The specification allows but does not require encoding protein-level interaction evidence. We decided to omit it, as Mascot currently stops short of inferring protein-level interactions from crosslinked peptide matches.

The specification allows encoding crosslinking modifications using both XLMOD and Unimod. Crosslinking support in Unimod was added some time after the specification was published, and it’s what Mascot uses and reports. This isn’t a problem: the mzIdentML validator accepts Unimod crosslinking modifications and monolinks, and they are also accepted by xiVIEW.

If you’ve defined a custom linker, this is exported as an unknown modification but with the right monoisotopic mass. There is currently no mechanism in mzIdentML to specify the linker composition or other attributes when it’s not defined in a public database, but this is no different to custom variable modifications.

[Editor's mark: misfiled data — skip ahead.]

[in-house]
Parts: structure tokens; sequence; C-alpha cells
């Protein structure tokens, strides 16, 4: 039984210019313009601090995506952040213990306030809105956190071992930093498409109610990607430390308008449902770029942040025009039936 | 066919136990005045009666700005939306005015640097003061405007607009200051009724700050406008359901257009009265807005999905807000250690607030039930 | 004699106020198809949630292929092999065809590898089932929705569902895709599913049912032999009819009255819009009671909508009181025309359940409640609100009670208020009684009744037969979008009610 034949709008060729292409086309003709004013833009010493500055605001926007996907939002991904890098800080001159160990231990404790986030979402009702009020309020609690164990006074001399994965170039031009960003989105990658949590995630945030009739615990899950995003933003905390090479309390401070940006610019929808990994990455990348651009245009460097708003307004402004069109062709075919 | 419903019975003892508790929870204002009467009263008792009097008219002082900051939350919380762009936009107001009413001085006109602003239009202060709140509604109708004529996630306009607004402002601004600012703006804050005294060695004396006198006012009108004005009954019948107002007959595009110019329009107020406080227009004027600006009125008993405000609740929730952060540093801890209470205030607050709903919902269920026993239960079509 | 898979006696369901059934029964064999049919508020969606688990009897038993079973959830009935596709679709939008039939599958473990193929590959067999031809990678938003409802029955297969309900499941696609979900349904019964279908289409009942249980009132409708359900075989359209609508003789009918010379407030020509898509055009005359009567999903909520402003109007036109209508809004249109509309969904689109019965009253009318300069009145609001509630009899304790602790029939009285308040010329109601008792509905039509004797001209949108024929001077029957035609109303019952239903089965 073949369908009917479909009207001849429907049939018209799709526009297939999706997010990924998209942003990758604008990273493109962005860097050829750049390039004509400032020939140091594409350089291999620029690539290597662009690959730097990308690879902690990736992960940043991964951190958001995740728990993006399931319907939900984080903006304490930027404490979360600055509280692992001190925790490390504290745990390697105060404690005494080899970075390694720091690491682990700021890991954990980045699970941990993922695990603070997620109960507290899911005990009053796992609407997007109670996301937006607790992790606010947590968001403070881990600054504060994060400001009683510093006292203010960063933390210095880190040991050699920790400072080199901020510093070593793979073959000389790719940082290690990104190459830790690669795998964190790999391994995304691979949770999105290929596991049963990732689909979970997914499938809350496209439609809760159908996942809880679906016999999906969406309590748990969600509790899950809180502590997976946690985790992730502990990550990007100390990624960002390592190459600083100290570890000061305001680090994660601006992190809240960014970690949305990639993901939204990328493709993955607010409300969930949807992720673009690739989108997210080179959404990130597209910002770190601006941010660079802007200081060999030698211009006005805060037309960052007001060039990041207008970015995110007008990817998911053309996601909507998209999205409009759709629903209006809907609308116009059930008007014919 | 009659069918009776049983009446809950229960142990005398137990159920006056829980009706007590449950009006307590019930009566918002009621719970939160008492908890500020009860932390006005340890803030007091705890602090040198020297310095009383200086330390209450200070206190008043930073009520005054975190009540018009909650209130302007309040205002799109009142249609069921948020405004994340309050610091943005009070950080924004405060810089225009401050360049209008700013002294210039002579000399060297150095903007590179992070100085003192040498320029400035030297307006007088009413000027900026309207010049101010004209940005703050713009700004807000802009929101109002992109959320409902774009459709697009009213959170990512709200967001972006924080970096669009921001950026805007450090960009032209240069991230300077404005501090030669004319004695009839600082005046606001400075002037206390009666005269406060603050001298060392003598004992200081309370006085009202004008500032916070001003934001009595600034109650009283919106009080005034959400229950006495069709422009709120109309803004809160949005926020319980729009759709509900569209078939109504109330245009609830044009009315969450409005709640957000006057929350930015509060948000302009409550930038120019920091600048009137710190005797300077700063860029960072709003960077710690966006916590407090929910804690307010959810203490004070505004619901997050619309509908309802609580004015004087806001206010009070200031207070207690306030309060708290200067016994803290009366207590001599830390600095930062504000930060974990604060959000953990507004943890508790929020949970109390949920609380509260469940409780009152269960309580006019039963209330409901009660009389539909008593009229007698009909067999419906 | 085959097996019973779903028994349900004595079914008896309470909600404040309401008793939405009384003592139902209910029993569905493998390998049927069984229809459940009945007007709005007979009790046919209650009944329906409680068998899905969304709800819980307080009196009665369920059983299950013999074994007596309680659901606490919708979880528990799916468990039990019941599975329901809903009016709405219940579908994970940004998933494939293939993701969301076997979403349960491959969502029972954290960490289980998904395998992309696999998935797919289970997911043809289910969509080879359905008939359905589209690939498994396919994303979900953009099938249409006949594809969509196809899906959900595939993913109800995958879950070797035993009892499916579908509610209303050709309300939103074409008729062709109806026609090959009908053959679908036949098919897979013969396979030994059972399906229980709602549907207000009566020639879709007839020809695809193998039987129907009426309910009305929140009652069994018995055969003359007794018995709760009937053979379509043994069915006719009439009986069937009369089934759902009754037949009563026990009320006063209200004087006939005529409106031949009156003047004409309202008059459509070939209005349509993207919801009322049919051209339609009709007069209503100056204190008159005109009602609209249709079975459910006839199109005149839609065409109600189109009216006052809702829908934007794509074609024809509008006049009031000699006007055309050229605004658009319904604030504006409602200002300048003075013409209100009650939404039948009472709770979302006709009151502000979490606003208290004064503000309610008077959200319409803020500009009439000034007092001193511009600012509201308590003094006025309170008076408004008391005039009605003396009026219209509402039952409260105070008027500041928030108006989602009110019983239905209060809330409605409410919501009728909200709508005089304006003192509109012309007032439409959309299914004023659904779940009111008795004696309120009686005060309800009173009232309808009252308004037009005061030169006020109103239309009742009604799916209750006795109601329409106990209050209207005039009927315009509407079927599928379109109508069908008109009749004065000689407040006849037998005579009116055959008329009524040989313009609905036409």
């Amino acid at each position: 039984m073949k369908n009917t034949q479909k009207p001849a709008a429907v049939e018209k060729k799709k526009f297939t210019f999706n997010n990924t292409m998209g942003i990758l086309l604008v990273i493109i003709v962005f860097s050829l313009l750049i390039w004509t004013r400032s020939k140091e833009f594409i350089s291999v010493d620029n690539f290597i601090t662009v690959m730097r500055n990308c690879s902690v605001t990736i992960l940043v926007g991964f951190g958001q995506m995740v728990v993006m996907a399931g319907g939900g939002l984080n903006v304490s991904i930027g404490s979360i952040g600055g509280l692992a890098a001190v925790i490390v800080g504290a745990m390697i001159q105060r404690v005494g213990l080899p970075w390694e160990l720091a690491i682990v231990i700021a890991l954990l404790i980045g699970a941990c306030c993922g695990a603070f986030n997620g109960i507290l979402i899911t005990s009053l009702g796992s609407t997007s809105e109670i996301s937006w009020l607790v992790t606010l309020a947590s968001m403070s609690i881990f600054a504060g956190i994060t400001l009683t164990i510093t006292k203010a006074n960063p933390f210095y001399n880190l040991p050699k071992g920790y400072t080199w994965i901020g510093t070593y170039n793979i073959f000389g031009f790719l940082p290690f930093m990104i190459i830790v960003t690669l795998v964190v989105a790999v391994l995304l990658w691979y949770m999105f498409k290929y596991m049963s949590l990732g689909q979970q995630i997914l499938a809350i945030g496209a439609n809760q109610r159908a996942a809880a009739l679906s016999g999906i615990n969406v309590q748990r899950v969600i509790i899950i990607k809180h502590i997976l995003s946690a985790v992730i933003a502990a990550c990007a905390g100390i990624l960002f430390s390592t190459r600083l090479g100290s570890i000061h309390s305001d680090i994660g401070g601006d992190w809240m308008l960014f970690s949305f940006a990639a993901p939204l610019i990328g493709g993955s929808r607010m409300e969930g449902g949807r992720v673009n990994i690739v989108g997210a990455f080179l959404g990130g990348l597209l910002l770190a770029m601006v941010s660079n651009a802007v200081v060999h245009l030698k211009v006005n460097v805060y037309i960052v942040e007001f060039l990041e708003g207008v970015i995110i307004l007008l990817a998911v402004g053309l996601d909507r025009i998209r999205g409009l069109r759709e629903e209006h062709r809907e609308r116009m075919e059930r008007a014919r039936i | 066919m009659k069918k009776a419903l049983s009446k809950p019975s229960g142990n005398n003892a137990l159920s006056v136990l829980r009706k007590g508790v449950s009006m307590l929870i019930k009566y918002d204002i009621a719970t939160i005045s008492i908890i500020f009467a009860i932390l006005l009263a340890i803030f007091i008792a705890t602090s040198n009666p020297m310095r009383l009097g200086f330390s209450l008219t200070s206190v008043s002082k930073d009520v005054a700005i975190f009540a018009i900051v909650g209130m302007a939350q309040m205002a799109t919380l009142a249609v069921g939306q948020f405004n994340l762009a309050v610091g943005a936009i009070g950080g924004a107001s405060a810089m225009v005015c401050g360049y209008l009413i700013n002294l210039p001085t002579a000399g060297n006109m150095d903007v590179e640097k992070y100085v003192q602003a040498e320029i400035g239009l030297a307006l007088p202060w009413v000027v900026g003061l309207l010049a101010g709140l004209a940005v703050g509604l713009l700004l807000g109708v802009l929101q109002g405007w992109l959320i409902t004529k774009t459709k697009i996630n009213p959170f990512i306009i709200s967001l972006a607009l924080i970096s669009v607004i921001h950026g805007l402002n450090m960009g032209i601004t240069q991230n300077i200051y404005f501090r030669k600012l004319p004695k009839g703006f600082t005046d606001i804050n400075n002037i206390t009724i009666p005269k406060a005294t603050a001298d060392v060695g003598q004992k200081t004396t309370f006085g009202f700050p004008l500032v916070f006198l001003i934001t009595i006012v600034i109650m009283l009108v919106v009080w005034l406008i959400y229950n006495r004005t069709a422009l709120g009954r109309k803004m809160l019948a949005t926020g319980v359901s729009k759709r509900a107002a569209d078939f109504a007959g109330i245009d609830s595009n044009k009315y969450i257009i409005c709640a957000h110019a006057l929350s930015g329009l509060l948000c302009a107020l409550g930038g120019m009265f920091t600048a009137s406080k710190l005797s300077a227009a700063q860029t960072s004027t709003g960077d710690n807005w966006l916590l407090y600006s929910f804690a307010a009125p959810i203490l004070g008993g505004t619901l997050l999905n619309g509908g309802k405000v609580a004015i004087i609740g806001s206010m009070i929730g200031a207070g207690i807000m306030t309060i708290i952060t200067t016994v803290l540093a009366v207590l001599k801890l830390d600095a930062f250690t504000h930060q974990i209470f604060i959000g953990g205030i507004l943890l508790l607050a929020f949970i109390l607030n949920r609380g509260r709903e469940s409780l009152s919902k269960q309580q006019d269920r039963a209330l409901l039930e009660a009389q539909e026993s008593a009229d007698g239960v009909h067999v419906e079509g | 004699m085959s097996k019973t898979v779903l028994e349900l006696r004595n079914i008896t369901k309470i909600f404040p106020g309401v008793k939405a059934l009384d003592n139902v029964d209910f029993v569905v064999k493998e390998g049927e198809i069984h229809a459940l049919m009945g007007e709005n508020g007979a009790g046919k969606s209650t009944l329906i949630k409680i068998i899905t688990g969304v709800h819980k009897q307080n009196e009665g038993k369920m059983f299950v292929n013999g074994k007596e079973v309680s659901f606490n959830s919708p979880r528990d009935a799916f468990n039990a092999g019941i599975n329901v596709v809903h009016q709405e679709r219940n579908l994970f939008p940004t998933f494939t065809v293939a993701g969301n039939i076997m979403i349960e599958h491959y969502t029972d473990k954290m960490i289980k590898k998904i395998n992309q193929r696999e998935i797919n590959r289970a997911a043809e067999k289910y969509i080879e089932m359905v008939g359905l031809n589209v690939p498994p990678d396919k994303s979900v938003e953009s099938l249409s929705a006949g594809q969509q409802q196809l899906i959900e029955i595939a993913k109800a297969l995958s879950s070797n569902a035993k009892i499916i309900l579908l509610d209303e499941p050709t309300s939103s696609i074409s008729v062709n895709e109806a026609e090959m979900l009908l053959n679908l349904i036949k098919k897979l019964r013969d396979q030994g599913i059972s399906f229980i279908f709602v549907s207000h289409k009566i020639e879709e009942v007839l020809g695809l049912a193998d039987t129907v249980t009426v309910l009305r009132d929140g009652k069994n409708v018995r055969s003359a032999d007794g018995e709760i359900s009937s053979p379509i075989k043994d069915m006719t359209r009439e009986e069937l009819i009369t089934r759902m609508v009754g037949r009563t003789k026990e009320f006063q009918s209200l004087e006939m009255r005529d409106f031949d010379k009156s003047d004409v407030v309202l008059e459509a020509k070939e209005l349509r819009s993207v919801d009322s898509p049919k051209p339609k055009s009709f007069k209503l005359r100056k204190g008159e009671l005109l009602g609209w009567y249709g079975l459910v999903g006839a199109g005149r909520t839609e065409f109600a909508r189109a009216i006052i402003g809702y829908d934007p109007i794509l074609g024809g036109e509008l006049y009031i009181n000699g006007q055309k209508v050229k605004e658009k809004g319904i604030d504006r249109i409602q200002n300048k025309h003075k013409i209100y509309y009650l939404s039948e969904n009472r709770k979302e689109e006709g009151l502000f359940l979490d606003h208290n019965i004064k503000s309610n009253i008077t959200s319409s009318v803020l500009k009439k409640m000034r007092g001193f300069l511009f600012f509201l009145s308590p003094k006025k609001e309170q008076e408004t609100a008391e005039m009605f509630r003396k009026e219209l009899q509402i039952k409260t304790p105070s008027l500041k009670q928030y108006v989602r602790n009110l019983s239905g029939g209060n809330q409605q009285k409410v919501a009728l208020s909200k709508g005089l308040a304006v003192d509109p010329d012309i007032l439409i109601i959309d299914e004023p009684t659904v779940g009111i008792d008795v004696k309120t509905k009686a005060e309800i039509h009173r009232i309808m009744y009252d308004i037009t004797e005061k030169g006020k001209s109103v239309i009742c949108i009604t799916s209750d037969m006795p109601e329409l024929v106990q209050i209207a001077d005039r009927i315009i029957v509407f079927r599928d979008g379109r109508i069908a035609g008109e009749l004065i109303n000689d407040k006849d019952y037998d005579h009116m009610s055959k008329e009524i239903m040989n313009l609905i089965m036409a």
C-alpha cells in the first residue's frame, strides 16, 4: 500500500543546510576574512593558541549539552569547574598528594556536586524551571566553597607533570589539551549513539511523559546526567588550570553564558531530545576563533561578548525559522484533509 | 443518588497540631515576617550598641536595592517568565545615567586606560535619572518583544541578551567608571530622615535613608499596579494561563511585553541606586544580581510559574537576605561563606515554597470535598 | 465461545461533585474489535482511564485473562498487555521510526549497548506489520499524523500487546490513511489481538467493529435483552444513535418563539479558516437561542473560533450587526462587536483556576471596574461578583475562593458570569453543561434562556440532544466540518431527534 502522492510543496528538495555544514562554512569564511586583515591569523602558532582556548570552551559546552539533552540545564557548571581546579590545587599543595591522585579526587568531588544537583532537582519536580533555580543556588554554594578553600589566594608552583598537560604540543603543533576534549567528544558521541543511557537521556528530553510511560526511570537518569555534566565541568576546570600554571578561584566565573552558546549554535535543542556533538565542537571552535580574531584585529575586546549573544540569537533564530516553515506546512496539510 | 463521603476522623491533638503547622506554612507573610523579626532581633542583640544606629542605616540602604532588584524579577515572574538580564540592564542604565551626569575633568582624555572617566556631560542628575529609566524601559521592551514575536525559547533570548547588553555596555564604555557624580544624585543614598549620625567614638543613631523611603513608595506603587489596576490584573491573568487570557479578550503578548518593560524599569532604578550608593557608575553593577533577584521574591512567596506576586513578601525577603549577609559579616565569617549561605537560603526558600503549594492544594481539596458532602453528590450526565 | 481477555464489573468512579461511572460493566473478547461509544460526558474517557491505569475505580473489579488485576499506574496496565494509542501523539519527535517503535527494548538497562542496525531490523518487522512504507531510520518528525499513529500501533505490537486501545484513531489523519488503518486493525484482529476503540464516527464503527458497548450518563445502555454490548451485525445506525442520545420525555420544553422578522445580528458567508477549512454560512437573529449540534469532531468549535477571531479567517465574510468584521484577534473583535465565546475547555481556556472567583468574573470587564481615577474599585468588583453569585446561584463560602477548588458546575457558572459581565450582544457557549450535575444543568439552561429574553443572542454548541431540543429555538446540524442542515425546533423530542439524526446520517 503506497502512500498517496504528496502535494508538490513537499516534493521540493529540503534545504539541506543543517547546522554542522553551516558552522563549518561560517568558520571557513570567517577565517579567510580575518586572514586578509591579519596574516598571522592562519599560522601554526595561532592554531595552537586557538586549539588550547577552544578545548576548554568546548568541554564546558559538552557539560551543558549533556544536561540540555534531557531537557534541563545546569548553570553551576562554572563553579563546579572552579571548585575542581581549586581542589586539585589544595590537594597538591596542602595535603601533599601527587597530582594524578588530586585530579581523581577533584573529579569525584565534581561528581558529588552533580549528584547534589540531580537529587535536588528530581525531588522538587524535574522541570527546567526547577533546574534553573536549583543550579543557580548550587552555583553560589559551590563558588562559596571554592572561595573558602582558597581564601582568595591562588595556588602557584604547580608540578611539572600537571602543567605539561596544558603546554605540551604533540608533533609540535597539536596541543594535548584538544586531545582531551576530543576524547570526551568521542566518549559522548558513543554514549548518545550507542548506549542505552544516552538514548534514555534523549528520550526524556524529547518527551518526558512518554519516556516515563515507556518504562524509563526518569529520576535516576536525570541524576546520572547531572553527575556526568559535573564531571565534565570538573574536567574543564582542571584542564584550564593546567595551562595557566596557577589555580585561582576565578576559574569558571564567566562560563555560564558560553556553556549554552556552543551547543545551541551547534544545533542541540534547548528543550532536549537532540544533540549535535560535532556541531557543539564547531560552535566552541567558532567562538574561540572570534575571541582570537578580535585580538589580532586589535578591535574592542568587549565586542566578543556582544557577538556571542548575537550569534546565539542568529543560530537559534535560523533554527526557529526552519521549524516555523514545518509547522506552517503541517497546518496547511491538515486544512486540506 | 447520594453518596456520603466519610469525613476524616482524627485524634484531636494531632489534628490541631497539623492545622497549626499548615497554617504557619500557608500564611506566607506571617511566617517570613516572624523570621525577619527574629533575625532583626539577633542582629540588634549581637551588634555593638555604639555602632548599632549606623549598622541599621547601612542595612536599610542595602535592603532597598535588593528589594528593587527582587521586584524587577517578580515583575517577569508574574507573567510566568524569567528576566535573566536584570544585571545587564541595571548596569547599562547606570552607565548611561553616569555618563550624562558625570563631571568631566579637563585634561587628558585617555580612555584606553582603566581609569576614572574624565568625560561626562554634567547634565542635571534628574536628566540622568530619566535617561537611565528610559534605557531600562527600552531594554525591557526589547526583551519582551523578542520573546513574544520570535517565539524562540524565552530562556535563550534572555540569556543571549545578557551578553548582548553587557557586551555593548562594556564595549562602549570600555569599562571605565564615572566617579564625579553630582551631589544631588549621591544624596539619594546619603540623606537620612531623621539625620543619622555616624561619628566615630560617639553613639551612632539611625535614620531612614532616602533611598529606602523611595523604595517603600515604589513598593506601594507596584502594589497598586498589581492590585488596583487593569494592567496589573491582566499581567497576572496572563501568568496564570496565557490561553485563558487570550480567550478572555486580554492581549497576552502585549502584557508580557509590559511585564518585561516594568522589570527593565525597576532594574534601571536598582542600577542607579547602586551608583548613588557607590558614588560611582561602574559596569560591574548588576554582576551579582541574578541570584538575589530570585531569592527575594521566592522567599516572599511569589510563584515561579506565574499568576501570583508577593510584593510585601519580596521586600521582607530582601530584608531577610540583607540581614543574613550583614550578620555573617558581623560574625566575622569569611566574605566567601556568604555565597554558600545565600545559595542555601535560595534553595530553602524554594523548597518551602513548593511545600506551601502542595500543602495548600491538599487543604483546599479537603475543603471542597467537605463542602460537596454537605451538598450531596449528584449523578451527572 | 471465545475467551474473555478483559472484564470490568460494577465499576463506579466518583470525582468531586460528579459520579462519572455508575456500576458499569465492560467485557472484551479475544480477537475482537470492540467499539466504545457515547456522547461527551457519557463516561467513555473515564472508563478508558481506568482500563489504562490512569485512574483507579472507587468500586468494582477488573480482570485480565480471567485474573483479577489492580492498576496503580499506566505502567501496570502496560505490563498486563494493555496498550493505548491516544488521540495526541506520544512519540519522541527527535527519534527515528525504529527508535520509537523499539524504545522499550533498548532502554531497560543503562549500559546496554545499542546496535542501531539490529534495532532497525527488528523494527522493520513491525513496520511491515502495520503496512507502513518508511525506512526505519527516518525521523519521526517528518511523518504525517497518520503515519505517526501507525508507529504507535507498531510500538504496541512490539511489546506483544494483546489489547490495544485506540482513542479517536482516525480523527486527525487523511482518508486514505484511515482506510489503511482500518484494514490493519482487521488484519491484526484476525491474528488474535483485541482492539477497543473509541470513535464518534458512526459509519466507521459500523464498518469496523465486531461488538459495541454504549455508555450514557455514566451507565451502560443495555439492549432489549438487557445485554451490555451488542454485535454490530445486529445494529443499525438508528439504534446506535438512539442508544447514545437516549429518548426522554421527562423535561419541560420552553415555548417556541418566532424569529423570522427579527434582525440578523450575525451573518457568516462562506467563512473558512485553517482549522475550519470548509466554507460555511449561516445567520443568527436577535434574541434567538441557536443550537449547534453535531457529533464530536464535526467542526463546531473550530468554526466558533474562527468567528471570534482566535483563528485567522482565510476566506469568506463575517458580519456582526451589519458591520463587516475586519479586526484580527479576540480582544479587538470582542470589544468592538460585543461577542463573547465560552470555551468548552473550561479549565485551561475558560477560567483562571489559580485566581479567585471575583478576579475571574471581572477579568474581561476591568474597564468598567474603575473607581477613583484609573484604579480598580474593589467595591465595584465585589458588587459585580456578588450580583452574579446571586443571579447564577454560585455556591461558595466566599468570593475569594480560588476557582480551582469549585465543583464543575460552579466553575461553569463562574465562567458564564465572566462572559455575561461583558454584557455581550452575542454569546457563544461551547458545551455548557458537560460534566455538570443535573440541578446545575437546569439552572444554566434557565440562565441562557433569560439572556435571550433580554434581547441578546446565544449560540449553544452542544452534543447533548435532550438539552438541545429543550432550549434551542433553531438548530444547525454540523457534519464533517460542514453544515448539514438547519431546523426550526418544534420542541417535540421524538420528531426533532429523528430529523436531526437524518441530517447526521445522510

Finally, looplinks are encoded as variable modifications. The other end of the link is omitted. We initially tried encoding it as a userParam, but the schema does not allow userParams under the Modification element. Unimod monolinks have a similar issue: the correct Unimod record ID and delta are exported, but the monolink code is not, so a client program reading the file needs to infer the monolink code from the delta.

The PSI group is working on a small specification update, mzIdentML 1.2.1, which will address the issues with monolink and looplink encoding. Another welcome addition proposed for 1.2.1 is the ability to encode linker directionality, which is currently specified in the Mascot crosslinking method.

Protein relationships

mzIdentML 1.1 introduced several CV terms for encoding relationships between proteins and protein groups. The encoding was recommended and Mascot outputs the recommended terms, but it was not a hard requirement.